Humankind preview. Making History – review

New Civilization from the authors of Endless Space.

A couple of months ago, we already shared our first impressions of Humankind, a new global strategy from the creators Endless space and Endless legend… Now only a day is left before the release – it’s time for a review. However, firstly, this game is so great that for the sake of a full review in it, on good, you need to spend at least a month, and I received a review copy less than a week ago. And secondly, we were kindly asked not to talk about some aspects of the game yet. Therefore – only a preliminary overview. However, a lot is already clear.
To begin with, Humankind is much more like Civilizationthan previous games Amplitude… Therefore, I will mainly compare it with the main brainchild of Sid Meier. What is already there! At first glance, the heroine of this material can easily be mistaken for a clone. Sid Meier’s Civilization VI… But this, in fact, is fundamentally wrong. After all, the new project of the French studio is Civilization VI, and Endless Legend, and even a little Endless space 2… But most importantly, for the most part, this is a new and highly original game.

All Humankind in numbers in one minute

Tale of Bygone Years

However, there are also a lot of familiar things here. Historical eras. Wonders of the world. Colored empires fighting for world power. The usual quartet “food – production – science – money” (yes, now no cosmic dust). Anyone who has played any 4X strategy game in the last 30 years will feel right at home at Humankind. But Amplitube wouldn’t be itself without adding some unique features to its fresh creation.

At the heart of everything is the perfectly reasonable idea that civilizations are not static phenomena. They do not arise out of nowhere and do not go anywhere, but are formed gradually, combining the features of different cultures, change over time and generally live. In real life, no tribes chose in advance whether to become Olmecs or, there, Assyrians. They just survived, developed and made history. It’s the same here. We start the game with literally no one: we have only a handful of hunters and gatherers under our control, there is a huge unknown world around, and there are six historical eras ahead, from the Neolithic to the present, through which we need to lead our charges.

It turns out that when you are not forced to choose a civilization in advance, it is very convenient. For example, the wise Zhou scribes will be more useful in the mountains, and Phoenicians, the hardened traders on the seashore.

Each civilization has its own time. For example, the Celts are aware of themselves as a people in ancient times, but the Russians – only in the industrial era. Well, you can only feel like Soviet people in the modern era. We are free to accept any free culture and receive its unique bonus, city area and unit. And with the change of the era – to make a new choice, already from other options, but at the same time preserve the heritage of the ancestors.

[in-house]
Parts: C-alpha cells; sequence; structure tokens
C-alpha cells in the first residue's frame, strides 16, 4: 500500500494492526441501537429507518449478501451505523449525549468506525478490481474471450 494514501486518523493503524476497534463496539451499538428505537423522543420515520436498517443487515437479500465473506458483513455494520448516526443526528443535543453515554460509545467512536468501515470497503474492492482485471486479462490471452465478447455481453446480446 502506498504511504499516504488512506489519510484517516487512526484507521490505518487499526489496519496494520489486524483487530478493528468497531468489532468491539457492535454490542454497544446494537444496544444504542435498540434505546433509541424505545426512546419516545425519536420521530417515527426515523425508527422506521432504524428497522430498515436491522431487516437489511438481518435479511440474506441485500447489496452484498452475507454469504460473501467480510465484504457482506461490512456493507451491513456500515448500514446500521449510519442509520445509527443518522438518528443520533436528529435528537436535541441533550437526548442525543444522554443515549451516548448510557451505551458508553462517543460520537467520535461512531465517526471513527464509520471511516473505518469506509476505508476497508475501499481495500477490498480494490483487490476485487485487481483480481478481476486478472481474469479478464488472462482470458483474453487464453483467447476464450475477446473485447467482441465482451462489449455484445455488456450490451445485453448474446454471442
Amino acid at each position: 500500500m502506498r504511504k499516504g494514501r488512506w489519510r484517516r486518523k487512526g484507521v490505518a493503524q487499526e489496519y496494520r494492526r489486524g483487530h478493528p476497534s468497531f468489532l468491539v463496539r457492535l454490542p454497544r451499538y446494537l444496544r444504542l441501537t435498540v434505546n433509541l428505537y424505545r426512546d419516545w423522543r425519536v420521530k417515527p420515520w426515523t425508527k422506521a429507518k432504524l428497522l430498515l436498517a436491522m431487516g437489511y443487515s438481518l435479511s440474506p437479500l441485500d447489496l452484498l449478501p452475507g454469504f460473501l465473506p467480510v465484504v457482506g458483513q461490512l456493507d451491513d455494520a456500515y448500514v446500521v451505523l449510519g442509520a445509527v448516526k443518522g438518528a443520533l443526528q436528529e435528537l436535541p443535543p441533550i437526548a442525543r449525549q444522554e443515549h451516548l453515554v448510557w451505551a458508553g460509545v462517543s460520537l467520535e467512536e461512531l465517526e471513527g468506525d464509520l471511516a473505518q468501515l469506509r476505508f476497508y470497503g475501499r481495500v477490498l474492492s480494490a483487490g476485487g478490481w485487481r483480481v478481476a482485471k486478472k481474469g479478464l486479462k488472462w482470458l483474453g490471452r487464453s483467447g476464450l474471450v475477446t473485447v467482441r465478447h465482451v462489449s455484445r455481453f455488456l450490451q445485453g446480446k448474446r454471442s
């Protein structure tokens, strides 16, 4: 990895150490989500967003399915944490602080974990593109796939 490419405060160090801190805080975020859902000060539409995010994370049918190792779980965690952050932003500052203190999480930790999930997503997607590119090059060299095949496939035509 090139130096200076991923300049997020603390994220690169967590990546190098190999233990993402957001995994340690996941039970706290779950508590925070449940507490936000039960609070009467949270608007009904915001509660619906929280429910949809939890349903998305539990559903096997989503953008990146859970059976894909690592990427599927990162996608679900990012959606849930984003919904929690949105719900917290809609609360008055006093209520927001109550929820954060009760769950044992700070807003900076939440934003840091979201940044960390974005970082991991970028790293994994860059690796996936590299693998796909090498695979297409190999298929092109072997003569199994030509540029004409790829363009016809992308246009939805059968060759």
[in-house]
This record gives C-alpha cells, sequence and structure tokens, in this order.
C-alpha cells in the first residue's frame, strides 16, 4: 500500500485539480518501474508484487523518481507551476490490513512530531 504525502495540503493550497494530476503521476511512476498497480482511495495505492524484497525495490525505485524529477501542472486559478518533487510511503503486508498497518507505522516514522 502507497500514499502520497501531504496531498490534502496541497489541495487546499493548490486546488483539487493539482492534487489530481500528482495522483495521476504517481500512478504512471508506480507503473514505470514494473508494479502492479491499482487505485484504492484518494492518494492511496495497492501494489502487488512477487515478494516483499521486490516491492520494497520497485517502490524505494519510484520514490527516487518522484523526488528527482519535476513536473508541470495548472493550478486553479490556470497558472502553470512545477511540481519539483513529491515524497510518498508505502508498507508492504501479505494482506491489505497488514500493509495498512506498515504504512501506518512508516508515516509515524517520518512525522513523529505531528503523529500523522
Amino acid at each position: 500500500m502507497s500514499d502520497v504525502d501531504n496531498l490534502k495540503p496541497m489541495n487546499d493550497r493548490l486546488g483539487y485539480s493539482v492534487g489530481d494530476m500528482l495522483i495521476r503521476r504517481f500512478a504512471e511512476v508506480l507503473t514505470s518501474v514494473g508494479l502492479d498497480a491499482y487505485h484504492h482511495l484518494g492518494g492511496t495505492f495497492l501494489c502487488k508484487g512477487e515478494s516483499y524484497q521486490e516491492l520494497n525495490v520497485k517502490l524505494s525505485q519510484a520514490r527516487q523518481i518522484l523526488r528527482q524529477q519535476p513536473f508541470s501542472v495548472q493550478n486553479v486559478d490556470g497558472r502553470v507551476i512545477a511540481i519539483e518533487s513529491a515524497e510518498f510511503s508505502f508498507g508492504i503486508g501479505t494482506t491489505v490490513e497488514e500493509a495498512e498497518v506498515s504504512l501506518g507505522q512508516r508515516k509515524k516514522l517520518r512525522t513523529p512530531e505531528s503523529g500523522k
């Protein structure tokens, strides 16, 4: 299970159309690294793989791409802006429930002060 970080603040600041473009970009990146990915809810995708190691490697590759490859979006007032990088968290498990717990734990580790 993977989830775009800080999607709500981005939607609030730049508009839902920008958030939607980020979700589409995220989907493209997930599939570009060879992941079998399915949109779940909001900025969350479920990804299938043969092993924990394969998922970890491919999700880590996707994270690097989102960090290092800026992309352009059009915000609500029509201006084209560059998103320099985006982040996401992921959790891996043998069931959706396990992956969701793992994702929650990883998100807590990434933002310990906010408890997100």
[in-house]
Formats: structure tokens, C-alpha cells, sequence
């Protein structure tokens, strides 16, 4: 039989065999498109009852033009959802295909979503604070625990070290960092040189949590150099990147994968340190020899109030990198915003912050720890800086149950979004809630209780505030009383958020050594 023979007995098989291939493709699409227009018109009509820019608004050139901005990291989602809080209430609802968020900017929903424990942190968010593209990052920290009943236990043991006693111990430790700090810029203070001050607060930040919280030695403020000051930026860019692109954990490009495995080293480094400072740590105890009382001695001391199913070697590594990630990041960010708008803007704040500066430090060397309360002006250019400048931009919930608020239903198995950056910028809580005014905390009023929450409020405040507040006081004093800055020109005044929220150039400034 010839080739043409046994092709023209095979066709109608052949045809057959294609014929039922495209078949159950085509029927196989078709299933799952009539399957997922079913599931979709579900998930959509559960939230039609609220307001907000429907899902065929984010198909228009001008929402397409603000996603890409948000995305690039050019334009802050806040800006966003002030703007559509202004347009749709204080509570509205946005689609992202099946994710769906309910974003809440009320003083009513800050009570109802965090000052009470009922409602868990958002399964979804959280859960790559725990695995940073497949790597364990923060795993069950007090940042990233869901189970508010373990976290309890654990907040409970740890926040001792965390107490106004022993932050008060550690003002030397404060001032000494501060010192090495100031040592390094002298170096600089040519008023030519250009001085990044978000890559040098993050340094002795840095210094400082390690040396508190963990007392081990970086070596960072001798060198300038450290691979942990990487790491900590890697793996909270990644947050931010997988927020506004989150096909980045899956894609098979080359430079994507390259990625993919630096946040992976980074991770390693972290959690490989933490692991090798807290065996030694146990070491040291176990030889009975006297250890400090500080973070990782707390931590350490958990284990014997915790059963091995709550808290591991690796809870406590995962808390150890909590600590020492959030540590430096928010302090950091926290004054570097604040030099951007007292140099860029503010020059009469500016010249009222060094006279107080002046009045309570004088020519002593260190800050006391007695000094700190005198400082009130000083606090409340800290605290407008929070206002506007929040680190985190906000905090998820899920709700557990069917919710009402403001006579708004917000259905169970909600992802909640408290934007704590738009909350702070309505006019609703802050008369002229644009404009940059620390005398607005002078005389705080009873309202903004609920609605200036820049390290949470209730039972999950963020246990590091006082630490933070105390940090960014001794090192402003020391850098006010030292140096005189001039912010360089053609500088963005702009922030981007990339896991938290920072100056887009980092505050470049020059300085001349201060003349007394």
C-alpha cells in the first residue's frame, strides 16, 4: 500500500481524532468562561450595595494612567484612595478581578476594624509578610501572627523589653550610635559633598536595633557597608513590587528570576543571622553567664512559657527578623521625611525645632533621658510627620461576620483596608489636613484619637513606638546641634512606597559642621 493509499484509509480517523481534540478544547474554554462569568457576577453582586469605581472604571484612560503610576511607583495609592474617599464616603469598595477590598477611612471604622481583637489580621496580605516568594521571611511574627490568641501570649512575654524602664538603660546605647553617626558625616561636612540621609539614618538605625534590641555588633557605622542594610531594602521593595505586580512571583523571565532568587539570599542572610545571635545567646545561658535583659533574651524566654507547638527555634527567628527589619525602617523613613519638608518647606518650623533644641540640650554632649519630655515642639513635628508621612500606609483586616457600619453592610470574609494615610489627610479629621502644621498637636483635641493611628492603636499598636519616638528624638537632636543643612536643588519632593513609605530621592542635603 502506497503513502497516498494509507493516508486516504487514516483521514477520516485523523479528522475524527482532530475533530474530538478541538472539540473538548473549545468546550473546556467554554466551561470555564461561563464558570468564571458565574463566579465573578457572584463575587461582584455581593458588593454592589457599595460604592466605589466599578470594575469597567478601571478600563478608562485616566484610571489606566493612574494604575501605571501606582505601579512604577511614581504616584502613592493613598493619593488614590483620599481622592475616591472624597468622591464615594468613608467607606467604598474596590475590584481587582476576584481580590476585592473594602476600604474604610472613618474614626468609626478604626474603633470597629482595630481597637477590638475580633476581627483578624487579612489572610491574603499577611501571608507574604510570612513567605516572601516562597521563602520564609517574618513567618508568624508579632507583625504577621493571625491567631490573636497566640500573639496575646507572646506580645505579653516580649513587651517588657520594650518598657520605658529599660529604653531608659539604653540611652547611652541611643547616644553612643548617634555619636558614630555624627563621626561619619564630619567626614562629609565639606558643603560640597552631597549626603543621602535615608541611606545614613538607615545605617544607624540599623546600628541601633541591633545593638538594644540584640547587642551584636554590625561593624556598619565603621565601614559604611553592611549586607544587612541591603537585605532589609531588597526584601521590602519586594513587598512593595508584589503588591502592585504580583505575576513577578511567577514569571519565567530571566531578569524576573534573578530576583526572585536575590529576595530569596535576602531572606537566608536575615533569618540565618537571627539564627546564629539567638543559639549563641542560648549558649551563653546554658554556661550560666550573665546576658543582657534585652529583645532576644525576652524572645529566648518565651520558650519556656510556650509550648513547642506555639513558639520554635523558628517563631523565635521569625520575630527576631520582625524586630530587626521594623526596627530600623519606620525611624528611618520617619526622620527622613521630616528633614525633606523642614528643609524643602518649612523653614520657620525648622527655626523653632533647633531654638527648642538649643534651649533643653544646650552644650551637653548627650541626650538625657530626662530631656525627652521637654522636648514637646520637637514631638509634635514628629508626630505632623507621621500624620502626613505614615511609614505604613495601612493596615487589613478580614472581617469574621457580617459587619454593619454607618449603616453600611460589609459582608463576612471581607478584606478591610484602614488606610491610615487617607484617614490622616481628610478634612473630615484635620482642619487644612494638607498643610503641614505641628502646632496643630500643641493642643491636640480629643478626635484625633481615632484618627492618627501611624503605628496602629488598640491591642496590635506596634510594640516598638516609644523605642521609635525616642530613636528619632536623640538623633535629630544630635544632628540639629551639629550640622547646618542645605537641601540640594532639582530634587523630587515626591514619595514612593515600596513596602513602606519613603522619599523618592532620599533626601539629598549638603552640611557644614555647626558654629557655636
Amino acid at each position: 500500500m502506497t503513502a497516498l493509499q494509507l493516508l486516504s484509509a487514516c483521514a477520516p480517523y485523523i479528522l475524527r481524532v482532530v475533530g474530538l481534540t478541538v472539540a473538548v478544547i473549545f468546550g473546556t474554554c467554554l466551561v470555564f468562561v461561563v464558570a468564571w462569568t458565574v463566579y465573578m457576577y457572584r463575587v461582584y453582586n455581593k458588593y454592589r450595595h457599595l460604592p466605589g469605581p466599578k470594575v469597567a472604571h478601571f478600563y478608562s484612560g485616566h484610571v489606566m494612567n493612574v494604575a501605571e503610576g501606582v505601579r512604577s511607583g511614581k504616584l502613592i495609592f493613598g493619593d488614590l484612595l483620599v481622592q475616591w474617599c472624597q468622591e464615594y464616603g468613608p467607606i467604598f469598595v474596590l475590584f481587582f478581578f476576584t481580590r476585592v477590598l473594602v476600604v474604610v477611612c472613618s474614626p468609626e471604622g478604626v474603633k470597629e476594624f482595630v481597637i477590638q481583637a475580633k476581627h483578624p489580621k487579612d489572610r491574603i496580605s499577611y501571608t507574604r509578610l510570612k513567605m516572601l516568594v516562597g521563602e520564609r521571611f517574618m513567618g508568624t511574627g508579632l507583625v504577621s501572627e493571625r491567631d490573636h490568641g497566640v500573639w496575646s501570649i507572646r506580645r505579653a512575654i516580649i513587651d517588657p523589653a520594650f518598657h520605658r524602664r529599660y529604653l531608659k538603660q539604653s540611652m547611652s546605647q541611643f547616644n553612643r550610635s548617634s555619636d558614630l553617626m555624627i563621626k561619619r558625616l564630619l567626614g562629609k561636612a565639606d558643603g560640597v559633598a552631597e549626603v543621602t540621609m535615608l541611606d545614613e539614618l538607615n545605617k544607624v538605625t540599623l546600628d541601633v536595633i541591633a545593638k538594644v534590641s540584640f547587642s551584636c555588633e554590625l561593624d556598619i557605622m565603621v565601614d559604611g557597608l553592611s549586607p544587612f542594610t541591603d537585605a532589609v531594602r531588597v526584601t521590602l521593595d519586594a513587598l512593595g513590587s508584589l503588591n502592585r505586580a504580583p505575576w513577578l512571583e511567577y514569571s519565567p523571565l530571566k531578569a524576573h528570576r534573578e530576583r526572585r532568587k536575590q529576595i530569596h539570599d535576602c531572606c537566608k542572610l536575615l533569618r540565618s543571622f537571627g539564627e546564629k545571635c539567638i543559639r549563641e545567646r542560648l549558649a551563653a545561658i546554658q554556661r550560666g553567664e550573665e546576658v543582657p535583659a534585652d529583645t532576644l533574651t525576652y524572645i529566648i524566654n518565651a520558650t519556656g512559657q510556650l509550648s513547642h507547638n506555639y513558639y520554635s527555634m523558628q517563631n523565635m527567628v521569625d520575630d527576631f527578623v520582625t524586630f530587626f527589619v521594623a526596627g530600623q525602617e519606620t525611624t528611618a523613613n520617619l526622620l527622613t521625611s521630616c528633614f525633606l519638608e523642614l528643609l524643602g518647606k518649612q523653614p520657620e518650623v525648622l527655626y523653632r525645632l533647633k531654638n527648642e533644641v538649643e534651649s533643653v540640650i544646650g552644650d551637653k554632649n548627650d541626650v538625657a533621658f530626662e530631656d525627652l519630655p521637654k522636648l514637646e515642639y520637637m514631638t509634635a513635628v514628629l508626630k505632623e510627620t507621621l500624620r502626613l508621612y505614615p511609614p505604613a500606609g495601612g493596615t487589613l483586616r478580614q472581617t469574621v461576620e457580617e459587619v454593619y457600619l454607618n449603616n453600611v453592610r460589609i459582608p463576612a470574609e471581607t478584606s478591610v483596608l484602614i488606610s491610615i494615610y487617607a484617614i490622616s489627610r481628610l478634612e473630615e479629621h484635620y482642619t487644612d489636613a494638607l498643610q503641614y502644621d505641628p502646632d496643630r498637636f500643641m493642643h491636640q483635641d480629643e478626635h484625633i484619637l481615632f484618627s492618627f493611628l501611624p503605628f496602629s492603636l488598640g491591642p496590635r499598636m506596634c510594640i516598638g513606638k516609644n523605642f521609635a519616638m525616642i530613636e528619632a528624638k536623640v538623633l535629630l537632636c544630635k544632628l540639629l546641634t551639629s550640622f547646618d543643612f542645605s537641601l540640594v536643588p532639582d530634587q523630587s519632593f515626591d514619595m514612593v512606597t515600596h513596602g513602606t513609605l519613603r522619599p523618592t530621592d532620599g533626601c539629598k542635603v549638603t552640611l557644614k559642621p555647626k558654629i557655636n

It probably sounds tricky, but at first it looks a little wild. But in reality, the scheme turns out to be simple and logical. It fits perfectly into the game logic and really reflects the real historical process in many ways. The ethnogenesis of any people is a much more exciting thing than any other adventure novel. Anyway, it would be strange to expect imperial consciousness from a handful of half-naked savages. First, they need to run around, hunt for mammoths and just dream, looking at the stars. And only then – to look for a place for the future capital, build pyramids and fly to Alpha Centauri. So no cave-Americans led by Teddy Roosevelt dressed in skins and (almost) no ancient Egyptians riding tanks (although the second option is, in principle, possible, but more on that below).

The “new era – new civilization” approach allows you to select bonuses for the situation on the world map. Are you lagging behind in science? Take Koreans. Have you thought about expanding borders for a long time? The Achaemenids will do. Starting a small victorious war with an annoying neighbor? Roman legions at your service!

The system with a change of nation comes out very flexible. It solves the problem of the same Civilization with useless bonuses and unnecessary unique units. I’m talking about a situation when some jaguar warriors, from whom there was still a lot of sense in the Stone Age, completely lose their relevance by antiquity. What a lack of opportunity to retrain “from the Aztecs to the Greeks” and get as a personal army hoplites useful right up to the Middle Ages! Now you can do that – and it’s great. However, the hypothetical situation “the crossbowman shoots down a helicopter” has not been canceled either, which is even better.

Some Babylonians or Phoenicians can still be dragged into the space age – there would be a desire. This, of course, will deprive you of new buns, but it will give you a bonus to fame. And for her sake, in fact, we are all here and gathered. Yes, Humankind is a huge, multi-faceted fun machine that you can play just the way you want. But for victory, the main thing is that the score counter is ticking.

The final scoring and determination of the winner takes place after a fixed number of moves. However, no one bothers to continue playing further in order to discover all the technologies, send a mission to Mars, and maybe turn humanity into radioactive ash.

Peter the Great has no one close to him